An aerial view of the Durban coastline. Picture: Terry Haywood.

Cape Town - Sixteen Taiwanese fishermen were rescued off the coast of South Africa on Thursday when after the Maritime Rescue Coordination Centre (MRCC), based in Cape Town, was alerted to a fire onboard which forced them to abandon ship.

The crew of the Taiwanese fishing vessel Teng Ming Yang No.268 were all reported to be safe after being rescued by a sister vessel shortly after 9am.

MRCC Cape Town was alerted at around 6.45am via the COSPAS SARSAT system (EPIRB detection) of the Teng Ming Yang possibly needing assistance more than 1 100 kilometres south east of Durban.

The MRCC team on duty immediately contacted the Taipei Rescue Coordination Centre (RCC) to obtain additional details while using the satellite AIS system to identify any vessels near Teng Ming that could be called upon to assist.

Taipei RCC reported that Teng Ming had reported a fire onboard and its 16 crew members were going to abandon the vessel to life rafts.

Telkom Maritime Radio then issued a MAYDAY RELAY for vessels in the area to assist.

The vessel, Mearsk Lanco, which was approximately 500 kilometres away, responded to the MAYDAY appeal, but was stood down after the MRCC was notified by Taipei RCC that a sister vessel had already been diverted and was en-route to rescue the fishermen.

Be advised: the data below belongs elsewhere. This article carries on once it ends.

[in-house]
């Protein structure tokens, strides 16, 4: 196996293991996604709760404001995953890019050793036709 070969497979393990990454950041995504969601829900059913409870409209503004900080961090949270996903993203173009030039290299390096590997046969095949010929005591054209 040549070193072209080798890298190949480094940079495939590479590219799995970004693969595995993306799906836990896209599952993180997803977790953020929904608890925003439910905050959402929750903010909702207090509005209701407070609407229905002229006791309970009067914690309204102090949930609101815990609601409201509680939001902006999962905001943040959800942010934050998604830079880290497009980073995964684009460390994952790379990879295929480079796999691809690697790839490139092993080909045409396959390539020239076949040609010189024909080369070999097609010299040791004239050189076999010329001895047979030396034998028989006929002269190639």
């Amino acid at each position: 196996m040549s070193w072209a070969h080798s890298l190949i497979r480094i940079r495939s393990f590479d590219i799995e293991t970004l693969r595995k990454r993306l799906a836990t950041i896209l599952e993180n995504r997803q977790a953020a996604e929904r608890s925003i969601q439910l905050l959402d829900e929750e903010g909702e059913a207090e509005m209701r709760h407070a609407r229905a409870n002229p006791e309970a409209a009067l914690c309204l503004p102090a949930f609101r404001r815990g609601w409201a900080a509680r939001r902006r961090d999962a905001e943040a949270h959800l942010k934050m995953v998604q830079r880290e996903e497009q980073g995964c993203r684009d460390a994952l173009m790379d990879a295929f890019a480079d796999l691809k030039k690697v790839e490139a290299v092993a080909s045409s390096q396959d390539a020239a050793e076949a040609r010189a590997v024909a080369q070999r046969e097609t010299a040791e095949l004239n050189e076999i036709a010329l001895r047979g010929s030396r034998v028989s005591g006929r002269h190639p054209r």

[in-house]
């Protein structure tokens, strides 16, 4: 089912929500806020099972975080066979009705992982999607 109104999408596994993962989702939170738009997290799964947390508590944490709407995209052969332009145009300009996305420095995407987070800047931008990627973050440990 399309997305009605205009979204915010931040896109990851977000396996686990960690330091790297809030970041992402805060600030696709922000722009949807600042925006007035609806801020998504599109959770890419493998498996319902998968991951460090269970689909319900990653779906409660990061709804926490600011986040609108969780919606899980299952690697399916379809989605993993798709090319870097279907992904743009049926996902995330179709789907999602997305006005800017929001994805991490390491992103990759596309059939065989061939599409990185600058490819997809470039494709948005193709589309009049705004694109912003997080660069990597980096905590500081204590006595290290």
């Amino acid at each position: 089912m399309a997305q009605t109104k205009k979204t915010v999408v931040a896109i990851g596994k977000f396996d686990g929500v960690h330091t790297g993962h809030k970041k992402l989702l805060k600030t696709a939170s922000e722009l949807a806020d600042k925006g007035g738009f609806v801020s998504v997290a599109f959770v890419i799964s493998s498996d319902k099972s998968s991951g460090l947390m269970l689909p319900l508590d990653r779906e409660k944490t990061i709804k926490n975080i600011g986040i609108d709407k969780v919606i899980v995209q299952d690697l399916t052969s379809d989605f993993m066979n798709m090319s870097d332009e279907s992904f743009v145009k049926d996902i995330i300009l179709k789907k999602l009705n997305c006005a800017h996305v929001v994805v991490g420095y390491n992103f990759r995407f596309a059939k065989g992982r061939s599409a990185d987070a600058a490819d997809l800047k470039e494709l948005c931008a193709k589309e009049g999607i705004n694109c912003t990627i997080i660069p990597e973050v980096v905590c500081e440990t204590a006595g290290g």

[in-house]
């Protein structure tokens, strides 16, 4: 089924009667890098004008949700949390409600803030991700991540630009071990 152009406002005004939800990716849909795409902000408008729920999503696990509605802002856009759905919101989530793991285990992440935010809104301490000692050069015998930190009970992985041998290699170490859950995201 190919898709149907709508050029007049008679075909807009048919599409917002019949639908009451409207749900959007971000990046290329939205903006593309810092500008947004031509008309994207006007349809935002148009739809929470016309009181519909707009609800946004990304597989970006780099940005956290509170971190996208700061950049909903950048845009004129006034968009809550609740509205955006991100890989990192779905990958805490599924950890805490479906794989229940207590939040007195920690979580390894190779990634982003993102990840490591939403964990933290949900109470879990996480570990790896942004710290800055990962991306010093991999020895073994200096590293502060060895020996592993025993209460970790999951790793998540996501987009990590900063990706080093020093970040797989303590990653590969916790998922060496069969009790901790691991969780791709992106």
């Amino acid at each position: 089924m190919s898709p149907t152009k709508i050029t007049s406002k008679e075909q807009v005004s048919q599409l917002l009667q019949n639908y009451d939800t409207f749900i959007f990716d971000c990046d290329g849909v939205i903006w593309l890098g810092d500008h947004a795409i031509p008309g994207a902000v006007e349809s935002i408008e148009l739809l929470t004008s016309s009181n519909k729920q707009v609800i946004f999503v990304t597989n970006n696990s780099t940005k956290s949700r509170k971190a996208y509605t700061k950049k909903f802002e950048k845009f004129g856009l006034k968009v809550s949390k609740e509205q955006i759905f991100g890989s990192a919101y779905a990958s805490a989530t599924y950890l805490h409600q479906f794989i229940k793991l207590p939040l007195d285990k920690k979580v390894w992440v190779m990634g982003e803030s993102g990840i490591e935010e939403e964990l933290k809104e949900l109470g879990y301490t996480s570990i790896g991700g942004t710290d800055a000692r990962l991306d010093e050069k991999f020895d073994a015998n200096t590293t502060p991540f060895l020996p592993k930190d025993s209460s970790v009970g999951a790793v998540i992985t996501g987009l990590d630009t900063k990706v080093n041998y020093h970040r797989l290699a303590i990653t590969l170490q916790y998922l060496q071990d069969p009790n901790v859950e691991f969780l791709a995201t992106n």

The sister vessel arrived in the area just after 9am and the 16 fishermen were rescued from the life raft.

The Teng Ming Yang was still burning and sinking slowly.

A navigational warning has been issued to other ships in the area.

Sobantu Tilayi, acting CEO of SAMSA, hailed the rescue operation as demonstrating South Africa’s commitment to safety of life at sea and to its seamless interaction with other governments and NGOs involved with maritime rescue.

“South Africa’s search and rescue systems are world class and the country has yet again demonstrated its position as a leading maritime nation in the field of safety at sea,” says Tilayi.

Cape Argus